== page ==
First, we have the Poker Pub Blog, which if you're still with me here, you'd know that this blog is in fact the Poker Pub. Quite often I talk beginner poker strategy. I bring to the table ideas one can utilize RIGHT NOW to improve their game and solidify their play. This blog, combined with the Shark's blog and in addition to the blogs that he and I take time to list down the left of our blogs are in fact poker blogs worth reading. All the blogs I advertise are ones in which I read regularly. I take my linkage very seriously. I do not ask for a link in return. These are people who for one reason or another, I enjoy/gain value of some sort from reading. I suggest reading some, if not all of them regularly, in addition to your regular poker pub readings.

Second, we have the Shark Network Forum. This is where the minds of the Shark Network get together and discuss any and all aspects of our collective games. I suggest not only reading there, but posting regularly. Have a hand or a bad beat you wish to discuss? Post it, as I assure you that you'll get constructive play by play commentary from many a playa. Be active in the community, as we have a lot to offer and you do too! Read my past discussions both in the forum and on the blog regarding endgame strategy, starting hand selection, and other topics strategery oriented, which I will soon have links for so that you may read them in order and have a convienant way to go through them.

Third, we have shark event via both the Shark Poker Tour and Online Shark; and we have the CheckRayz poker tour events. It seems like one of us has a tourney of sorts every day. I highly suggest playing every event you're able to participate in, both freeroll AND buyin. Use the buyins to experience poker the way it should be played. Get on the poker tables with the "killas." Ask questions while playing. Make it a point to meet the Clayshooters, the sharkys, the beerguys, the gary812's, the texasdans, the cardluvrs, the Bob's (BC5457), the royalty (Prince Sheba) and all the regular knowledgable friendly peeps of the respective tours. Get to know everyone. Don't be afraid to ask me or any of them why they played a hand the way they did, either at the table or in the forum or via instant messenger. Learn from their play, and take what you've learned and incorporate it to a style that makes sense and you're comfortable with. Take these learned skillsets and participate in the private freerolls we put together. Let these events reinforce your newly learned skills and table vision. Then bring it home and come back to the buyins... learning, implementing and applying along the way continuously. Dedication, an open mind, and "on the job training" are the quickest path to success in this game.

Fourth, step out there and play the cash games. I started out playing .10/.25 tables and killin the game, once I made the jump to playing ring. If ring games aren't your style, take on the $5 or $10 sit n gos. Small field to fight through there. These games will help you improve, as you can further reinforce your skills obtained via checkrayz/shark events to kill the competition. Move up the ladder as your skills develop and bankroll supports it. As I said, I started playing .10/.25 ring, now I'm playing $2/4 and $3/$6, and open to moving up from there even. When I play sit n go's, I'm not buying in for less than $25, unless I'm keeping someone else company from one of our tours. And while you're at it, please download the poker rooms from one of the links present here on the poker pub blog, the shark blog, the shark forum, the rayz and/or shark sites, or via our regular poker tour newsletters. This helps us continue to bring you free poker tournaments and money added buy-in poker tournaments.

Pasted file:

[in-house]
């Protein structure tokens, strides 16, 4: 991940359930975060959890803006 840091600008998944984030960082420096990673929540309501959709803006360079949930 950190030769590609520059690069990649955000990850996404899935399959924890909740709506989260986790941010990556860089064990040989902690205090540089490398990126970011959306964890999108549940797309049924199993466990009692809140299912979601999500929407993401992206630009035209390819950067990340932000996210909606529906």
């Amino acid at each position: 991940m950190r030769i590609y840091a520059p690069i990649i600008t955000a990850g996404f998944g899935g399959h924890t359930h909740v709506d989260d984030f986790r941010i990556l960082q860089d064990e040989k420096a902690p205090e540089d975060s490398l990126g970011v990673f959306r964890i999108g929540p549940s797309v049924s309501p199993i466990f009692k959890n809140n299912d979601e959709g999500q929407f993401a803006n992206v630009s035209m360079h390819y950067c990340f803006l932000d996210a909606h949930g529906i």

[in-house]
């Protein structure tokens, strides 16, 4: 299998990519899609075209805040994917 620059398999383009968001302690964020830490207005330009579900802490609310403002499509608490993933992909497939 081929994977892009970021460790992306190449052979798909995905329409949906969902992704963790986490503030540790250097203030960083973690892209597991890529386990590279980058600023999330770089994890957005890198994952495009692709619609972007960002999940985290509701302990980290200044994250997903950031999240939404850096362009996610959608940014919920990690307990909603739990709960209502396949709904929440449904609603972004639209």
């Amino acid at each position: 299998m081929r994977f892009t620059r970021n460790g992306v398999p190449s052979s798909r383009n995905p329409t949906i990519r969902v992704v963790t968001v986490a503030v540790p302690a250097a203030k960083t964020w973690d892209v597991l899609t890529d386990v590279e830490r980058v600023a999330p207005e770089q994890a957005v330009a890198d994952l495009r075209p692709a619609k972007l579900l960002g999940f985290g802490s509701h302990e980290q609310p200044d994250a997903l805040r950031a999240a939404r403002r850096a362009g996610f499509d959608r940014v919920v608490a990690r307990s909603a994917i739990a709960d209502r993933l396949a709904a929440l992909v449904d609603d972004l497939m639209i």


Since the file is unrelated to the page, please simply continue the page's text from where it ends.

When playing multi table poker tournaments, I avoid freerolls open to the general public at all costs. I mentioned this before, and I will mention this again, I gain nothing, in terms of value by playing these events. Fields are too big, play is too donk, and I'm wasting my time, as I have only my MVC (most valuable commodity) invested... my time. No one has money invested here, and the overall play reflects that. Why bother, I ask? I cannot come up with one legitimate reason, so I avoid em... nuff said. I am selective about the public buyins I play. I look for money added overlays, giving me a bigger prize pool with a lesser field in terms of number of people entered to fight through. I got out of the habbit of posting tournaments I am watching, considering entering, but promise I will get back into that habbit.

Finally, read read read... read your poker books. I've listed several times my favorites. I always have a book on poker strategy that I am reading/rereading. Ask me what I'm reading now... or what I'm reading next. Take measures to improve your game!

The bottom line is this... We have several resources available to everyone who enjoys playing poker. If you're serious about your game, don't do just the minimum "on the bus" effort in playing only freerolls. Read the blogs, participate in the forums, do play the freerolls we put together, but also hop into the buyins looking to learn something. Buy or borrow the books we discuss. Step out there play for cash, perhaps even download pokertracker. Just like in society, become a valuable, participating, productive member of your community. Embrace the resources we have to offer, and give back to your group. Learn a little, then teach someone else as your knowledge grows. Understand what you're doing and why you're doing it, ask questions, think it over, reflect, reinforce. Learn, practice, particpate, wash, rince, repeat... Help us help you to get the most out of our events and resources. Do play our freerolls, but also play in our cash games as well, as they are the best place to learn your "trade."

CheckRayz rewards tournament is slated for tonight, at River Belle Poker. Mailbag is tommorrow on the pub. Stay tuned.